Another poet, Elijah Fenton, was tutor to William Trumbull (4th) (1708–1760). His only child, Mary Trumbull, married Martin Sandys in 1760. Their only child, Mary Sandys (1764–1836), married Arthur Hill, 2nd Marquess of Downshire (1753–1801) in 1786 and was later created Baroness Sandys.
The Trumbull inheritance included 380 volumes of manuscripts collected by Sir William Trumbull (3rd). The archive, which features letters by Stuart kings, Philip II of Spain, Marie de Medici, Bacon, Donne, Dryden, Fenton, Pope and Weckherlin, had been on loan to Berkshire county record office. In the summer of 1989, the collection was sent to Sotheby's in London, with an estimate of £2.5m. But on the eve of the November sale, a deal was done with the Inland Revenue, the auction was cancelled and the British Library took the papers.
They had five sons:
- Arthur Blundell Sandys Trumbull Hill, 3rd Marquess of Downshire (1788–1845)
- Arthur Moyses William Hill, 2nd Baron Sandys (1793–1860)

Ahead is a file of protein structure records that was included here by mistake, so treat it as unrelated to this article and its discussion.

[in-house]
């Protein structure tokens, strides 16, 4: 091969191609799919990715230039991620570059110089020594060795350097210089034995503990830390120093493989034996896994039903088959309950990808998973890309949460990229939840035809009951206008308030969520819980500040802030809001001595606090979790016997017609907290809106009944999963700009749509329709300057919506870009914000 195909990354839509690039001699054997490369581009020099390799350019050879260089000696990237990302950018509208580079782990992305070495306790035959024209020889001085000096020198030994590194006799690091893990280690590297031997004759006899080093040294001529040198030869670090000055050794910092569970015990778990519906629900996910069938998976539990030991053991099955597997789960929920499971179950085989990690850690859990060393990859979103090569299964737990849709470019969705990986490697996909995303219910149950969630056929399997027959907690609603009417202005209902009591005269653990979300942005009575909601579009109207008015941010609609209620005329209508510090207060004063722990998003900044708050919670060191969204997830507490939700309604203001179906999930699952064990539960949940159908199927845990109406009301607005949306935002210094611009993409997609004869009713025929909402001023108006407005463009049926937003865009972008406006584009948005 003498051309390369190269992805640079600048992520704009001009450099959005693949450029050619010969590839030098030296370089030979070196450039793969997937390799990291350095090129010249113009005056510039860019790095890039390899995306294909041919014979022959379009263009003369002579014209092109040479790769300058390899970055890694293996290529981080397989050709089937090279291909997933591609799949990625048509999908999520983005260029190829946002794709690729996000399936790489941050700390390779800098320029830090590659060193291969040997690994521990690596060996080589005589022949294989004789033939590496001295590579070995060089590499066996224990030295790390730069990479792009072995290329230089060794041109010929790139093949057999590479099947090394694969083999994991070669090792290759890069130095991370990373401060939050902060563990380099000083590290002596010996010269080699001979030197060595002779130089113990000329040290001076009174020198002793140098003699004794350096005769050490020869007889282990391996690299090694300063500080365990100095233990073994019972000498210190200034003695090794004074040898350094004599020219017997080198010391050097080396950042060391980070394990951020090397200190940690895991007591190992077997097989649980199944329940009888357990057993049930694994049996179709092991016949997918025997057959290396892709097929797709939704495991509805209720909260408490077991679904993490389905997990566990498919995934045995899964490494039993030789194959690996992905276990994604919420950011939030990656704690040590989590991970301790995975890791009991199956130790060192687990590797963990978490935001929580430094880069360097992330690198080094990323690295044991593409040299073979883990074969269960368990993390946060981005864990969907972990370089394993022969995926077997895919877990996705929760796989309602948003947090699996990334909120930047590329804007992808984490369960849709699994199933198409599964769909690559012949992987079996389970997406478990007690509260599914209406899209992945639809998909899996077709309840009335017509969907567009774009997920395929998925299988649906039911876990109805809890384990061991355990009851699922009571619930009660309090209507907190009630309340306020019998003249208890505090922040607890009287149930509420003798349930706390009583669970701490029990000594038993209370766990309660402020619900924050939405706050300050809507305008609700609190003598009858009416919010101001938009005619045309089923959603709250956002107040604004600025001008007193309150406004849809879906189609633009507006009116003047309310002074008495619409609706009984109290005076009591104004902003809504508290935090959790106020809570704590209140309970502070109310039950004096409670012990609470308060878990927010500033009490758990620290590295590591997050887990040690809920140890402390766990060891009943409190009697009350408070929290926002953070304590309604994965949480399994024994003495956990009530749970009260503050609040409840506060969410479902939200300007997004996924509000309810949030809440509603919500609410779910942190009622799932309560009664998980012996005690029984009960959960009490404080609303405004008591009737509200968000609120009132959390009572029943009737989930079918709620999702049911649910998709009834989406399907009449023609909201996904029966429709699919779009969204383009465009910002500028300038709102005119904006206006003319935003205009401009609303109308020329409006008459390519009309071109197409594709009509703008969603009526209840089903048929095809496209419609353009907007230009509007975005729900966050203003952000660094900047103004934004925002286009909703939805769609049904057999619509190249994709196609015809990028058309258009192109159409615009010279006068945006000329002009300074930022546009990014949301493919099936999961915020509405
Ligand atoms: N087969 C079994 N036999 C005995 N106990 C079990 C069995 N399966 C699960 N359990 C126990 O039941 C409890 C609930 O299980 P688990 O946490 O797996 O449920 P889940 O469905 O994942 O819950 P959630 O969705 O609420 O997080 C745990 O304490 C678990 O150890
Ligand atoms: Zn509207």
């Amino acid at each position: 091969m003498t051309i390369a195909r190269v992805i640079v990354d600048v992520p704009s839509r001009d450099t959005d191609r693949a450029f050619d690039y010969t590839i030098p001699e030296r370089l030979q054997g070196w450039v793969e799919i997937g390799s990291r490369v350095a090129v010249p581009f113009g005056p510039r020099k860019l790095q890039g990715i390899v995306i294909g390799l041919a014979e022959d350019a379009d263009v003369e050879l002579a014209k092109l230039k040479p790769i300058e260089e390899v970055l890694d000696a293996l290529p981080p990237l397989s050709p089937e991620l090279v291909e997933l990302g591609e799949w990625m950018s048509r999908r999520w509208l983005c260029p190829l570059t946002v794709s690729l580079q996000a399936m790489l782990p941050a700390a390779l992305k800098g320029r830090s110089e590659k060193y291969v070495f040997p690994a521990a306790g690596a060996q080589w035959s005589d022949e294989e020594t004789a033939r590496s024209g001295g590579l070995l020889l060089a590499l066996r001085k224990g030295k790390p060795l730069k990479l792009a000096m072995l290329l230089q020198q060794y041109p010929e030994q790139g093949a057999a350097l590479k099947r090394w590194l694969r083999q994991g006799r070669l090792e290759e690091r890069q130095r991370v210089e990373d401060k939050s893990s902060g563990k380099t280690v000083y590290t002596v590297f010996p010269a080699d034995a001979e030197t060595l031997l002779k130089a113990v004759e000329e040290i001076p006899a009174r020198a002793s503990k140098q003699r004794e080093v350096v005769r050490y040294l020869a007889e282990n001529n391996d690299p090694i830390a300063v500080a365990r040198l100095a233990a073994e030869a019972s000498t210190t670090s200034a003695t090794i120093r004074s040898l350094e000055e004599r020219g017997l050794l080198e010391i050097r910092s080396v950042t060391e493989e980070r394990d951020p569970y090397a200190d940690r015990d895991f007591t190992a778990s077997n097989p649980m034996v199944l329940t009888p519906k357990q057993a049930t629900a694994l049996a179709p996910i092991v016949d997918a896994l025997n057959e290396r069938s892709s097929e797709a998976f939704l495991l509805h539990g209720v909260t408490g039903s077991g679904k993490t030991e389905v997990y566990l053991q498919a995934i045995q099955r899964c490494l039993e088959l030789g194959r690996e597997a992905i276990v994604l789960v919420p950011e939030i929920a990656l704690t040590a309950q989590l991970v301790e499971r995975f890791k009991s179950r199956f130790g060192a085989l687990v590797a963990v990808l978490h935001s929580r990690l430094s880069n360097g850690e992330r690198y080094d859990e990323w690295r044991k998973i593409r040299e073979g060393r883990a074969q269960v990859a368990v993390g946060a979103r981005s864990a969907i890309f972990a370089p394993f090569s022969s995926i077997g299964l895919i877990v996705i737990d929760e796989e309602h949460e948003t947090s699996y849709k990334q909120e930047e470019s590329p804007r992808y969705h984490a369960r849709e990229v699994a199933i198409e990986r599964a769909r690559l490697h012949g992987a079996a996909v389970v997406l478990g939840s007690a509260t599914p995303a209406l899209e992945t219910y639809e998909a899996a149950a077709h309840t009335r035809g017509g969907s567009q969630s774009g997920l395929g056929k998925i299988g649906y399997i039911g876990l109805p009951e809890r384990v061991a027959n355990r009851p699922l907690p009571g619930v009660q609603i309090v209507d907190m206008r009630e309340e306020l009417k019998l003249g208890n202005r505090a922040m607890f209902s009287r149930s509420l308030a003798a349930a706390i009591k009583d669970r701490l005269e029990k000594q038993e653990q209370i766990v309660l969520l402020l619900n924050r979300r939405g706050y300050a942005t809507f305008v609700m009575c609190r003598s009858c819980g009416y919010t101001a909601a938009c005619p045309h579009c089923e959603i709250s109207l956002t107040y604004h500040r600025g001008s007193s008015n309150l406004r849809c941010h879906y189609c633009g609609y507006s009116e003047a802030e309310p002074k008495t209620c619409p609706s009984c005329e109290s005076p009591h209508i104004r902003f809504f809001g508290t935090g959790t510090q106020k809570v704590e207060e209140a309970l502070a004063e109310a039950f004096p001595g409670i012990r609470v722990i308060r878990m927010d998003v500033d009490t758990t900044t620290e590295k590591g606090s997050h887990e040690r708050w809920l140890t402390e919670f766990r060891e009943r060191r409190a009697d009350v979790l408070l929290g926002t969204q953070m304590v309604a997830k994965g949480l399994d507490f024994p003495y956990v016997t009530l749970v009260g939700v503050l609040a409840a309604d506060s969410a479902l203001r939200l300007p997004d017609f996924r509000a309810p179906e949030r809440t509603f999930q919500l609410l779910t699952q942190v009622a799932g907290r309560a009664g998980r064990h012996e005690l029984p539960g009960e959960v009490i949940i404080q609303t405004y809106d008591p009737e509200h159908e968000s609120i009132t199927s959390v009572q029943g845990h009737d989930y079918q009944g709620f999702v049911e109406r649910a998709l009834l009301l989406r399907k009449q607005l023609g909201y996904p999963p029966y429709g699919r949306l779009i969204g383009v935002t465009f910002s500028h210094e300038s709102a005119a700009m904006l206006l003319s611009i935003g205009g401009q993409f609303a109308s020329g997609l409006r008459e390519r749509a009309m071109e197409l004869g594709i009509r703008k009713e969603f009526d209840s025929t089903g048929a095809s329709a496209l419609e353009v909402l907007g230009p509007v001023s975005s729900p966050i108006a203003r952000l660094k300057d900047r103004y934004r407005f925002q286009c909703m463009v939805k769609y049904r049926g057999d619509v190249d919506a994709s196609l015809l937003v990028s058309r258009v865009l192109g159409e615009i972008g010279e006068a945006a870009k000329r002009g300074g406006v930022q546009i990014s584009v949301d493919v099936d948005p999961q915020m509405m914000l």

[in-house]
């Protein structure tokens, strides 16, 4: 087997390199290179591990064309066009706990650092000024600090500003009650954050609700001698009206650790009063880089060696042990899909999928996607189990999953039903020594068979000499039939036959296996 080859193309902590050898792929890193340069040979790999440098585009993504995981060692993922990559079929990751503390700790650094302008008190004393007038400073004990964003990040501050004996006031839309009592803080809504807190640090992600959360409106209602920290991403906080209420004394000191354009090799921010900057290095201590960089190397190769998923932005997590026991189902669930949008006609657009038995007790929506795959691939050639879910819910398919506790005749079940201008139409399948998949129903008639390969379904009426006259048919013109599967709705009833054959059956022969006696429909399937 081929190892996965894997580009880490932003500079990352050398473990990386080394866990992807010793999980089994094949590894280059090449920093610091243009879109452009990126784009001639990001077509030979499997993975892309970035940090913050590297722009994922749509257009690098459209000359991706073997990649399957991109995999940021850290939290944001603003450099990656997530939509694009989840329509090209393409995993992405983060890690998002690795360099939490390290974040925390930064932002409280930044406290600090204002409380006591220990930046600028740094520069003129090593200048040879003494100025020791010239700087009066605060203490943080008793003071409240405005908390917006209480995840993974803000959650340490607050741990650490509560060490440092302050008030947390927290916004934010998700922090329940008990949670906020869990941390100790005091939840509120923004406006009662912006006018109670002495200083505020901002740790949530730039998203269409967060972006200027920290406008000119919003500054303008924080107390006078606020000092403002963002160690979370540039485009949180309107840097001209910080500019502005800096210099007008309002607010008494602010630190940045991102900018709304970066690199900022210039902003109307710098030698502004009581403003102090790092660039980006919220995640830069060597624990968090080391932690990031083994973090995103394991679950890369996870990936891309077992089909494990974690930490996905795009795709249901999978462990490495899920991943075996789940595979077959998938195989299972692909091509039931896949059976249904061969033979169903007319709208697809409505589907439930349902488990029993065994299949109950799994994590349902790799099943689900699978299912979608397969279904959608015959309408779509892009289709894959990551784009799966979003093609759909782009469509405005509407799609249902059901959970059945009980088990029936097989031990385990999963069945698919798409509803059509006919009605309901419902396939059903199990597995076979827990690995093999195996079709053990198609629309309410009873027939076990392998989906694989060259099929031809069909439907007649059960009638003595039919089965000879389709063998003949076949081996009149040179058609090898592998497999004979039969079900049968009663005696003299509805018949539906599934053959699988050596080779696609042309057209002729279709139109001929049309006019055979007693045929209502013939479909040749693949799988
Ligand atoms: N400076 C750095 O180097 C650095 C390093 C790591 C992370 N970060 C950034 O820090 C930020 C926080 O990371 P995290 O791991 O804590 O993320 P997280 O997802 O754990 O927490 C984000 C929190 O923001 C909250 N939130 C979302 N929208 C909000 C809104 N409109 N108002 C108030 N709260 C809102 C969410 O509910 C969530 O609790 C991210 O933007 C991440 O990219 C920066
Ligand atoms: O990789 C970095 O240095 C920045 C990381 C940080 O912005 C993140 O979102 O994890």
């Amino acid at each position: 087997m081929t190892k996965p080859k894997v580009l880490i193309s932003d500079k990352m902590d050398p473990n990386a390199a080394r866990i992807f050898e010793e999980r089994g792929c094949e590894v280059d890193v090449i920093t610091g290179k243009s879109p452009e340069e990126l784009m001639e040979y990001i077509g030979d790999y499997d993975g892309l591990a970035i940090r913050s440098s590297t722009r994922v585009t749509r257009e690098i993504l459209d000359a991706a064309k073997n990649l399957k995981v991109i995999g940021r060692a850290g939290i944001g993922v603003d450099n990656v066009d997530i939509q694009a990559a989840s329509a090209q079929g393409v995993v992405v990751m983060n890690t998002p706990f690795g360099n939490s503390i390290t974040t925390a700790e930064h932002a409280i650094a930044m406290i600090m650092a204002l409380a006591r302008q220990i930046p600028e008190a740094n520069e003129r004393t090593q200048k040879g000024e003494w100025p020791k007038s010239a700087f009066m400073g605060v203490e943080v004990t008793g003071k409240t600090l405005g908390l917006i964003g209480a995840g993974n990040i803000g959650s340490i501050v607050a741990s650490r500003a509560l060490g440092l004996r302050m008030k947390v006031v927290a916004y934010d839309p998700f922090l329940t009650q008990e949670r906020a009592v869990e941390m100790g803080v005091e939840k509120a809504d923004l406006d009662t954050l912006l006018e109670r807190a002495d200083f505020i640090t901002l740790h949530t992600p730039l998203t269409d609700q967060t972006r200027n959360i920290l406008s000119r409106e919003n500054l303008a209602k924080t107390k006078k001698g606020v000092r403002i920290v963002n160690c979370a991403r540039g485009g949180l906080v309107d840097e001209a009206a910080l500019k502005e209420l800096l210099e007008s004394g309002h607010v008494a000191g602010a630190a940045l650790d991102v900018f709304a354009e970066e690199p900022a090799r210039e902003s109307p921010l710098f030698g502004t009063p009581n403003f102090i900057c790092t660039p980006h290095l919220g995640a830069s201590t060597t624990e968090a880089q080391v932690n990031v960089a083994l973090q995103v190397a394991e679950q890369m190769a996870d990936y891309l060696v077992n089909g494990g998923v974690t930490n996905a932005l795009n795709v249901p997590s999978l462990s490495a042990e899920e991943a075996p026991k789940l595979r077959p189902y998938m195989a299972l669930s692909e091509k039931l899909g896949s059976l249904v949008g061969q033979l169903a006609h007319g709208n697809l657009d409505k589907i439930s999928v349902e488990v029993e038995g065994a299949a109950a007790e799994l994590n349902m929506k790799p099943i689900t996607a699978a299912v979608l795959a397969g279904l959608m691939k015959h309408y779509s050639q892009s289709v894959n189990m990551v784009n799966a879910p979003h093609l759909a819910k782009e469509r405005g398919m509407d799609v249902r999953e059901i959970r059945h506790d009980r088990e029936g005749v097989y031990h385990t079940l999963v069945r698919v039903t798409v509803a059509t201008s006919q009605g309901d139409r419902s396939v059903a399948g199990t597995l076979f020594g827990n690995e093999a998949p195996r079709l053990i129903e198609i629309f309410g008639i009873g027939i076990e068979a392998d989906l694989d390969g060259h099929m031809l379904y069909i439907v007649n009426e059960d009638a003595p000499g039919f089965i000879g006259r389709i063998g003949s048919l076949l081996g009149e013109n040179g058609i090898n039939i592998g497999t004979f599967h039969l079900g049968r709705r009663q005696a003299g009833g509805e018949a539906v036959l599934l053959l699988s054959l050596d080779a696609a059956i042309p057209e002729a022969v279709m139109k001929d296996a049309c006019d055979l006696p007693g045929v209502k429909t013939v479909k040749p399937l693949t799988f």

- Arthur Marcus Cecil Sandys, 3rd Baron Sandys (1798–1863)
- Arthur Augustus Edwin Sandys (1800–1831)
- Major Lord George Augusta Sandys (1801–1879)
"In the meantime I am going for a week to Easthampstead Park (the Marquis of Downshire's), almost immediately. But these great grand Country Houses are not the places Nature prompts me to take my sick nerves and bad spirits to! Especially when I am not going as a sort of animated, still wholly irresponsible carpet-bag, with Mr. Carlyle's name on it, but on my own basis! ..." 
Easthampstead house was only one of the properties of the Marquess of Downshire, who owned large estates of 115,000 acres (465 km²) in Northern Ireland. In 1860, the fourth Marquess, confusingly called Arthur Wills Blundell Sandys Trumbull Windsor Hill (1812–1868) demolished the old mansion, leaving only a stable block, and built the present house which was completed in 1864. At about the same time as the present mansion was erected, the Marchioness provided for the rebuilding of St Michael's parish church, Easthampstead where there are memorials to the Trumbull and Downshire families and to the poet, Elijah Fenton.
In 1885, King Edward VII visited Easthampstead Park while Prince of Wales. One of his handwritten letters, dated from the Park 18 June 1885, has been offered for sale by Heritage Auction Galleries of Dallas, Texas .